Fayette County

Lexington board gives go-ahead to demolish building in historic district, with a catch

The former employment office at 120 W. High and South Upper streets. The Webb Companies want to tear down the two-story building and build a four-story condo building. The Historic South Hill Neighborhood opposes the project. The Board of Architectural Review will hear the Webb Companies’ request at its meeting on Wednesday.
The former employment office at 120 W. High and South Upper streets. The Webb Companies want to tear down the two-story building and build a four-story condo building. The Historic South Hill Neighborhood opposes the project. The Board of Architectural Review will hear the Webb Companies’ request at its meeting on Wednesday. cbertram@herald-leader.com

After more than four hours of debate, a Lexington historic preservation board voted 3 to 1 Wednesday night to let a developer tear down a 1950s office building in the Historic South Hill Neighborhood.

The Webb Companies had asked to demolish the former state office building on the corner of High and Upper streets so it could build a five- and four-story apartment building. Because the two-story office building is in an historic district, the company had to get approval from the Board of Architectural Review to demolish the building and for the design of the new apartment building.

The review board placed several design restrictions on the proposed project, including decreasing the building’s maximum height from five stories to four stories. Under the original proposal, the maximum height was five stories on the High Street side and four stories at the rear of the building, which is closest to the residential area of Historic South Hill.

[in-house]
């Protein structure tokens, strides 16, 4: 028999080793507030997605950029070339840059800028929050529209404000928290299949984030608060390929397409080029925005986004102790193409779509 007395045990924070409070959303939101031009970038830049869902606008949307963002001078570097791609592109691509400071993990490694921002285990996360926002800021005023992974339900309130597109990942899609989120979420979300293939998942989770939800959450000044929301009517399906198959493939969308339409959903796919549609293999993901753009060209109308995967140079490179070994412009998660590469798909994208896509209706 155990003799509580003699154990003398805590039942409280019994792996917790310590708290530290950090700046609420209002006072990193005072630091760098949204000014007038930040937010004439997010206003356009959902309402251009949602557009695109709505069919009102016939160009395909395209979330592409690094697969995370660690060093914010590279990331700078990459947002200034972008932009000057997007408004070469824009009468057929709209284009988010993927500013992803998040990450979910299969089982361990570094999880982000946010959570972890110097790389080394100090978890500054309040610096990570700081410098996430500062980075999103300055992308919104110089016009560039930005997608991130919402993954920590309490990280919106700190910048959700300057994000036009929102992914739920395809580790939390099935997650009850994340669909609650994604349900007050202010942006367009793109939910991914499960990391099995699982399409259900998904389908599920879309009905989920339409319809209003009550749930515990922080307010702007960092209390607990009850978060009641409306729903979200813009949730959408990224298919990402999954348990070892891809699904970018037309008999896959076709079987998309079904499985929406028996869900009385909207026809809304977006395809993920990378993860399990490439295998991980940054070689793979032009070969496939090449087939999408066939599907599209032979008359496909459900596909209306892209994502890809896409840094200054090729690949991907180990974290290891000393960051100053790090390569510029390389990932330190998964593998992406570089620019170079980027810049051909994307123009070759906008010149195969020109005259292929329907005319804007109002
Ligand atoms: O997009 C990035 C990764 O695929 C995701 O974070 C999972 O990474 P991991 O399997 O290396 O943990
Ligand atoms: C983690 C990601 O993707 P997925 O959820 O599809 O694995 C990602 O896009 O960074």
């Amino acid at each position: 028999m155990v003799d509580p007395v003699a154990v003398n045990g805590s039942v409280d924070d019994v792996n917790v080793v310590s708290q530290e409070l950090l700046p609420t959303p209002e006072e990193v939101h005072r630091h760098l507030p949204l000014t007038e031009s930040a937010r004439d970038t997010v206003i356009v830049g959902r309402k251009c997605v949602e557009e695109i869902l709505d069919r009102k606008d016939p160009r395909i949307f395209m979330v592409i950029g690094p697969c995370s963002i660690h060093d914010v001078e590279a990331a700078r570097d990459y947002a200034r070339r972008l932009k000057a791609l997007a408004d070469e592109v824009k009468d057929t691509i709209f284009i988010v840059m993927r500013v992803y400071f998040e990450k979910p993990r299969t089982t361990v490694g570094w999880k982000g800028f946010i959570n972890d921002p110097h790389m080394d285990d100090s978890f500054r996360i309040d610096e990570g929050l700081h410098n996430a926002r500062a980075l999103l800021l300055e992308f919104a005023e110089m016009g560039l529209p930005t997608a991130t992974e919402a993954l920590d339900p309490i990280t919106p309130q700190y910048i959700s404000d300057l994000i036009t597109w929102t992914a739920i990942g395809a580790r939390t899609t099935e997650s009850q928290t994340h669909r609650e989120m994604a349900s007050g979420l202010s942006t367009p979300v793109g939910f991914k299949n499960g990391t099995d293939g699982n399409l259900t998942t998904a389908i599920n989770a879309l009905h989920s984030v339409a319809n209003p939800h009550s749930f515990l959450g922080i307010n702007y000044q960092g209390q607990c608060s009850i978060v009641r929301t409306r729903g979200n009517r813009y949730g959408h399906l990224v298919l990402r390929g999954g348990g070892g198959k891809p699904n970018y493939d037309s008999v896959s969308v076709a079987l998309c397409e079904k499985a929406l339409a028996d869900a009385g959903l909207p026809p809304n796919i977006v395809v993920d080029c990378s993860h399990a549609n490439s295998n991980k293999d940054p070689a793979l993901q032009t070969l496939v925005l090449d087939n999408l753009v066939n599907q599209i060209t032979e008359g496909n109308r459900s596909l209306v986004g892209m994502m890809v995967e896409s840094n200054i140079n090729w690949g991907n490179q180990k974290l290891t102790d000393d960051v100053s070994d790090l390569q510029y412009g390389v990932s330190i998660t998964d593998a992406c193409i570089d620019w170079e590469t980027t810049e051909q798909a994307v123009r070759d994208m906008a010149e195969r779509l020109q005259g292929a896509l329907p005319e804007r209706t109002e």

The height restriction could eliminate nearly a third of the project’s proposed 44 units, lawyers for The Webb Companies said Wednesday.

The company has not decided whether it will appeal the height limitation to the Urban County Planning Commission, said Nick Nicholson, a lawyer for the company.

“Moving forward, the applicant will evaluate the impact the loss of units and recommended design changes has on the project before making any determination on proceeding with the project or appealing any part of the board’s decision to the planning commission,” Nicholson said.

The city’s historic preservation staff had recommended denying the permit to demolish and said The Webb Companies had not provided enough evidence to show the building could not be remodeled and used again as an office building.

“While the condition of the building has been suggested to be beyond cost effective renovation by the applicant, historic preservation staff has been presented with no demonstrated rehabilitation needs that would suggest a reason to demolish the structure,” the staff report said. “The staff, by its experience with other projects, strongly believes that it is possible to renovate the structure within parameters that would result in viable economic return.”